Texas appraisal districts, local governments, the Comptroller's Office and the media by their actions keeps fueling the fire for the demand for change by the legislature and taxpayers.

Many issues created the environment we Texans now find ourselves in now with demand to change our property Texas systems.  When we look at the “administrative remedy” phase of the system we see that groups that should  be fighting to save the current system are fueling the fires for change. 

A. Issues from the taxpayers/consultants point of view:

1. Unfair informal hearings.

2. Unfair Appraisal Review Board (ARB) hearings:

a. Bias of board members.

b. The staff has too much influence at ARB hearings.

c. Lack of qualifications of board members.

i. They need better unbiased training as it relates to The Property Tax Code and Case Law.

3. Taxpayers feel overwhelmed by the process:

a. They feel like they are fighting a huge, rigid monolithic bureaucracy.

b. They are not properly educated and do not have a good understanding of the Texas property tax system.

i. Some appraisal districts provide training on how to present an effective appeal informally and formally.

c. Thus they are drawn to special interest groups who claim to have quick fixes to change the current property tax system.

4. Rogue appraisal district(s): Bexar County appealing ARB rulings:

a. Bexar County; they want two bites at the apple.

5. Pressure to constantly increase values because of the Comptroller’s Annual Property Value Study (PVS).

a. Both the appraisal districts and the Comptrollers’ Office have agreed that the current methodology is an accurate measure of valuations, which is incorrect.

b. Statistical samples do not reflect market as of the assessment date because of the natural ebb and flow of valuations.

6. Harris County Appraisal District’s inability to make local value over the past three years.

a. So goes HCAD, so goes the Texas property tax system.b. HCAD vs. the State Comptrollers’ Office.

7. “Appraisal districts are not at fault!   

a. “If we had open sales records everything would be just fine”.

i. They essentially have it with residential properties (MLS) and still  there are errors.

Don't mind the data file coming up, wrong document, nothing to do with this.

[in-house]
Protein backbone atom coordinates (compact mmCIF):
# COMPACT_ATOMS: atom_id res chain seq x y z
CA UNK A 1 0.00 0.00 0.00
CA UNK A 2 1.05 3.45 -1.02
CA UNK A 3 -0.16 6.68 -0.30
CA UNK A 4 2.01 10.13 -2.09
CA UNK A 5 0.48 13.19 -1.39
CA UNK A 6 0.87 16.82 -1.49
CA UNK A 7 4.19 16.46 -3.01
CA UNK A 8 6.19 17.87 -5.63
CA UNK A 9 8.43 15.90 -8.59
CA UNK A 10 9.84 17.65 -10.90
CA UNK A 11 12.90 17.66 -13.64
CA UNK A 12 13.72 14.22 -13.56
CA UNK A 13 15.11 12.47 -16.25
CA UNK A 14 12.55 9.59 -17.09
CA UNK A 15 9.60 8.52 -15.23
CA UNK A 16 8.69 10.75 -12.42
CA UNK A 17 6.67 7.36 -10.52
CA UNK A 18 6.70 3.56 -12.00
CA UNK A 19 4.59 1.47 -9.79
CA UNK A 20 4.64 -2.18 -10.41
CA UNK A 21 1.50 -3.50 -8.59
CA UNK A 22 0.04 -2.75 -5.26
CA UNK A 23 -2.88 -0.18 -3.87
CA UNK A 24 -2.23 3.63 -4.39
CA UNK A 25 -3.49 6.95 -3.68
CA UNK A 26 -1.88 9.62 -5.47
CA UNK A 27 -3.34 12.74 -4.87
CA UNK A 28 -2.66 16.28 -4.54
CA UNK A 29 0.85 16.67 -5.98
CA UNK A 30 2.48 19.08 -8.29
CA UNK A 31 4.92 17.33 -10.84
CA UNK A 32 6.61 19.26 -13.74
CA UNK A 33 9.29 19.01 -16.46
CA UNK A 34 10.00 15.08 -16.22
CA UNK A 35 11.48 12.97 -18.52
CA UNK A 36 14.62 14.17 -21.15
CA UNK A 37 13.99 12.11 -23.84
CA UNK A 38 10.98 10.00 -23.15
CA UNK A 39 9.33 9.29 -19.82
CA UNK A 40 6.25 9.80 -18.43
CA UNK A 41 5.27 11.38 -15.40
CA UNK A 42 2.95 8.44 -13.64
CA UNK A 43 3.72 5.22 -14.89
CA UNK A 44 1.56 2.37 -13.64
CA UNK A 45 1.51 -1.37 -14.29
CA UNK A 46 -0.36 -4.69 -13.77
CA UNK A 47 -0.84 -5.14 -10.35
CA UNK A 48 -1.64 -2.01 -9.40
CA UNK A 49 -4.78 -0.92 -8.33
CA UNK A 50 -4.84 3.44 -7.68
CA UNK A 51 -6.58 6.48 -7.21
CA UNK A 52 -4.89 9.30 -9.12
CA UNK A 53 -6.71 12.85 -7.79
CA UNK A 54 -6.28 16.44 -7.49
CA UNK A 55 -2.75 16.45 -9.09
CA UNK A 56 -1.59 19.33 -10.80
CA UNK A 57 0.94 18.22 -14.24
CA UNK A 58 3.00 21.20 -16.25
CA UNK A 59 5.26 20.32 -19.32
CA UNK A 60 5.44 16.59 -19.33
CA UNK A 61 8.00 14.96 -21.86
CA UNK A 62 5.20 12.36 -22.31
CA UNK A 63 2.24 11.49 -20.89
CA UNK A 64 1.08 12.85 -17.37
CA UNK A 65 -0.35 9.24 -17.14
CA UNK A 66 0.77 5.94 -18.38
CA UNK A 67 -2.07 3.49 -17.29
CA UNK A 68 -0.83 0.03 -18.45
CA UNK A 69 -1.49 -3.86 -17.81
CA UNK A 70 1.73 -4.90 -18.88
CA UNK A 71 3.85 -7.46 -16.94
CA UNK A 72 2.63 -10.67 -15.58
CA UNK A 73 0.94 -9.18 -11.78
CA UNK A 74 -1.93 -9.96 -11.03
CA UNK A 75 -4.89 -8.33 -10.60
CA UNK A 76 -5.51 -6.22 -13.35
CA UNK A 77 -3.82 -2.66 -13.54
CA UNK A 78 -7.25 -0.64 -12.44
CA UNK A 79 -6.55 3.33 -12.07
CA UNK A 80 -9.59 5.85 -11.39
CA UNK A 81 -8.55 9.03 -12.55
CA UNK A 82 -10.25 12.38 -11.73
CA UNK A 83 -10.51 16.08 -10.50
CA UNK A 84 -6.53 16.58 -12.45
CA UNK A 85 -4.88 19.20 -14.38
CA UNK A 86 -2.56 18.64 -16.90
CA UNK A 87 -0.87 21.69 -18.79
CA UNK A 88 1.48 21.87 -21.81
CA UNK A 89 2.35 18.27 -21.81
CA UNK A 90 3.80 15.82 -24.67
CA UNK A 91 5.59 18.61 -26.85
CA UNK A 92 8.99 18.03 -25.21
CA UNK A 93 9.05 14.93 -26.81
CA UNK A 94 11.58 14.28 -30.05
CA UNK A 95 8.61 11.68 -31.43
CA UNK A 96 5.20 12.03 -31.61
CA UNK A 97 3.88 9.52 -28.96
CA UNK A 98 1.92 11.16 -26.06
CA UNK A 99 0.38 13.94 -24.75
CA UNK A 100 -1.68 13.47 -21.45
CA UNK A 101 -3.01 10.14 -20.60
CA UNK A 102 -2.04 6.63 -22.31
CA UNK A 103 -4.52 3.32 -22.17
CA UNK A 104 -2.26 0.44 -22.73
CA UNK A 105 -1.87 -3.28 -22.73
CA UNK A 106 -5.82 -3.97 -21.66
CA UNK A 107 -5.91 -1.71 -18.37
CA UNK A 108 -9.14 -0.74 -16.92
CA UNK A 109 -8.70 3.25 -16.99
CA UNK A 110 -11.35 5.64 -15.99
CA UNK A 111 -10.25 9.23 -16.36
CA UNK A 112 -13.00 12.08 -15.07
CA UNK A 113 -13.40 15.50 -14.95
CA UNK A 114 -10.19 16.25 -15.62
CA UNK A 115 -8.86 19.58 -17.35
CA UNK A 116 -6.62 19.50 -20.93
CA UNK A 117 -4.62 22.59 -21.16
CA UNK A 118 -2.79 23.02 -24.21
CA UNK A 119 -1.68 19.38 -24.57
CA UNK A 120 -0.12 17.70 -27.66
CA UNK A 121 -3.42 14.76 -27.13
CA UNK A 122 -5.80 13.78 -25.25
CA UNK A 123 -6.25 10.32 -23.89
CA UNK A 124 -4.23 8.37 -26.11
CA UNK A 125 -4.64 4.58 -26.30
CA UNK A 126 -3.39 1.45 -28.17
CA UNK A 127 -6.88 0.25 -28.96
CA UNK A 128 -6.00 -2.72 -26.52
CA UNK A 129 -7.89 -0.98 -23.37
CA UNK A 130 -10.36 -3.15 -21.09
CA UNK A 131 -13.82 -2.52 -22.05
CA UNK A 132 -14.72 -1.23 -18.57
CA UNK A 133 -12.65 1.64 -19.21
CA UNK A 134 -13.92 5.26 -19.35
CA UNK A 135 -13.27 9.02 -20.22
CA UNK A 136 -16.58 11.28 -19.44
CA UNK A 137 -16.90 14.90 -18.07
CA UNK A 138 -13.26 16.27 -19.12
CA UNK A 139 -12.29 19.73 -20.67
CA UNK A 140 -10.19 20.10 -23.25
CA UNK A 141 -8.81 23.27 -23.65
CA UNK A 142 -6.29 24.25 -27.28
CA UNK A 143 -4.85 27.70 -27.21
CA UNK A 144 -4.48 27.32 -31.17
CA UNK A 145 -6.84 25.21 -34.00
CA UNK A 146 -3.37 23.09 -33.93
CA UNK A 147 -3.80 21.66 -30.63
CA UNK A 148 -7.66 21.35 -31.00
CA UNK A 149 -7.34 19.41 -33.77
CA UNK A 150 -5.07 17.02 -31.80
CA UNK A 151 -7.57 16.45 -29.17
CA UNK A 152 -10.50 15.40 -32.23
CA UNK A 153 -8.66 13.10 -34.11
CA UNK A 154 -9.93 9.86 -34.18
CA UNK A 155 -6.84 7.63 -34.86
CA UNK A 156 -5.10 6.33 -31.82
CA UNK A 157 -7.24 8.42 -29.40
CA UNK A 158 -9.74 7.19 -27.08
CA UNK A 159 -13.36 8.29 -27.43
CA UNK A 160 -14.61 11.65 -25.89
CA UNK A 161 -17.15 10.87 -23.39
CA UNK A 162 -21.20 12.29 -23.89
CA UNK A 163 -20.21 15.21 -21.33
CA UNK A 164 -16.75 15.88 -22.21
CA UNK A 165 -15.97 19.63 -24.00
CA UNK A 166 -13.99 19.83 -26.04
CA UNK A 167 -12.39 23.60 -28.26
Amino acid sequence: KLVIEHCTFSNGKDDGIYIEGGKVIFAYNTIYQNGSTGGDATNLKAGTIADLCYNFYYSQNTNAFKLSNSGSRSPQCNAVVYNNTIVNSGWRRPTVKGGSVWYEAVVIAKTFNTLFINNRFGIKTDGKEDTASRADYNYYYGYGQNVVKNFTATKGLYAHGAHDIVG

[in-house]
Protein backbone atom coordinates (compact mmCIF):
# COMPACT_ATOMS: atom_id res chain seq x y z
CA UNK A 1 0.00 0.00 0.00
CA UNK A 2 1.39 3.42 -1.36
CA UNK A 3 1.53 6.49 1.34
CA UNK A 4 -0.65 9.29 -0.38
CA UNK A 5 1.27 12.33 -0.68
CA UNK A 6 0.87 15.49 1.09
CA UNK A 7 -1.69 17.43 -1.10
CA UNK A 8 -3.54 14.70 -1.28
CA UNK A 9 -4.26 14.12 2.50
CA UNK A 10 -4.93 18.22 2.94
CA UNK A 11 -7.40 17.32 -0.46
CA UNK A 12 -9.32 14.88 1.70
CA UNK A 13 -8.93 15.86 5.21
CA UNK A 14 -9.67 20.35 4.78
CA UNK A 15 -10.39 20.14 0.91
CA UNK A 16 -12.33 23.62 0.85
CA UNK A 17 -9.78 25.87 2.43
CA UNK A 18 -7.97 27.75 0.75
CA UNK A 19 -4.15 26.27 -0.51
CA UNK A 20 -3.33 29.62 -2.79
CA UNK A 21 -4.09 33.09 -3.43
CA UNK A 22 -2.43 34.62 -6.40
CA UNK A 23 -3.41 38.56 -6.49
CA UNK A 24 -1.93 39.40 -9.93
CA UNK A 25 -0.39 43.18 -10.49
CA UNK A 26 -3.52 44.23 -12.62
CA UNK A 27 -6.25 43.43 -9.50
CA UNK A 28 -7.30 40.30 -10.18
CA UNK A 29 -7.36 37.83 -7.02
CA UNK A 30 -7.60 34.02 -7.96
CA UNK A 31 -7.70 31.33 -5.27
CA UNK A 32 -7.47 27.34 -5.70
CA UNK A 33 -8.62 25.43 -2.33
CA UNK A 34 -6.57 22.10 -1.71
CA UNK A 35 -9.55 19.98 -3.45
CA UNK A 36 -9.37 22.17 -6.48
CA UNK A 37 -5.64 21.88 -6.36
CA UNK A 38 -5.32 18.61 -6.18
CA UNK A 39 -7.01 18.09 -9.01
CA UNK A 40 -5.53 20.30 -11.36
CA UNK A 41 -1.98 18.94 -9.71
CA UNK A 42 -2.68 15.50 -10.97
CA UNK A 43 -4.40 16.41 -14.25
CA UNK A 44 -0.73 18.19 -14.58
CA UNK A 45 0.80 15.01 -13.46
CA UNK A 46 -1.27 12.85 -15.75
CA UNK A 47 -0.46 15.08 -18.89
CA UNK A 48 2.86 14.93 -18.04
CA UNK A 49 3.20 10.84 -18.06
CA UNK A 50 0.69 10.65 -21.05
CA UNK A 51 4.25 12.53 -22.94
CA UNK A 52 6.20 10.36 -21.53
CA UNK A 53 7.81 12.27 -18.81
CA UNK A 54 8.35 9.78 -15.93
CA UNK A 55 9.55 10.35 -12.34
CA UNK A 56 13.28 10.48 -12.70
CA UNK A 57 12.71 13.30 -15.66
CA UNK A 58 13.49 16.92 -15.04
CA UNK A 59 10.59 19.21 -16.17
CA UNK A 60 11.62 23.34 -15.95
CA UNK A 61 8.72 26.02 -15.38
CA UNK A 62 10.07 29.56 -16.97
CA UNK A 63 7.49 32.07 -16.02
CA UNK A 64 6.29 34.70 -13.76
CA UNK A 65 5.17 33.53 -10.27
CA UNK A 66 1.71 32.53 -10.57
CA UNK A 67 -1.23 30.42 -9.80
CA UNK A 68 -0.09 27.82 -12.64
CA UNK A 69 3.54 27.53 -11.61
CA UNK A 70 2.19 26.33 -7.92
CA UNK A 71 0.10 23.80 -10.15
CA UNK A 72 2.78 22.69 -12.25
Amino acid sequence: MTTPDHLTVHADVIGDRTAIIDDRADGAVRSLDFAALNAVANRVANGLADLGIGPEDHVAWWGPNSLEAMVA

ii. They currently have Costar, Loopnet, etc.

iii. How does sales disclosure affect uniform and equal appeals?

b. “If we had audit powers with BPP everything would be just fine”.

i. The districts would hire third party entities to conduct audits. 

8. Currently appraisal districts are not regulated as it relates to their day to day operations.

a. There is a lack of accountability.

i. With the exception of an occasionally adverse court ruling, Attorney General’s opinion and The Comptroller’s Office PVS, appraisal districts operate with immunity. 

ii. Currently there is no agency to field complaints from the public and/or agents regarding issues they may have with appraisal districts.

9. The media, Appraisal districts and local government officials continue to claim businesses don’t pay their fair share of property taxes.

a. Neutral third party research groups disagree with this opinion;

i. http://www.taxfoundation.org. Businesses pay more property taxes in Texas than Homeowners.

b. Why are businesses portrayed as not paying their fair share of property tax?

i. (Easy Target) Homeowners vote and  businesses don’t.

ii. Since appraisal districts and local governments won’t take any responsibility they pass the buck.

c. Businesses do pay their fair share of property taxes and the Margin tax.

i. This fact doesn’t sell newspapers or make for good sound bites.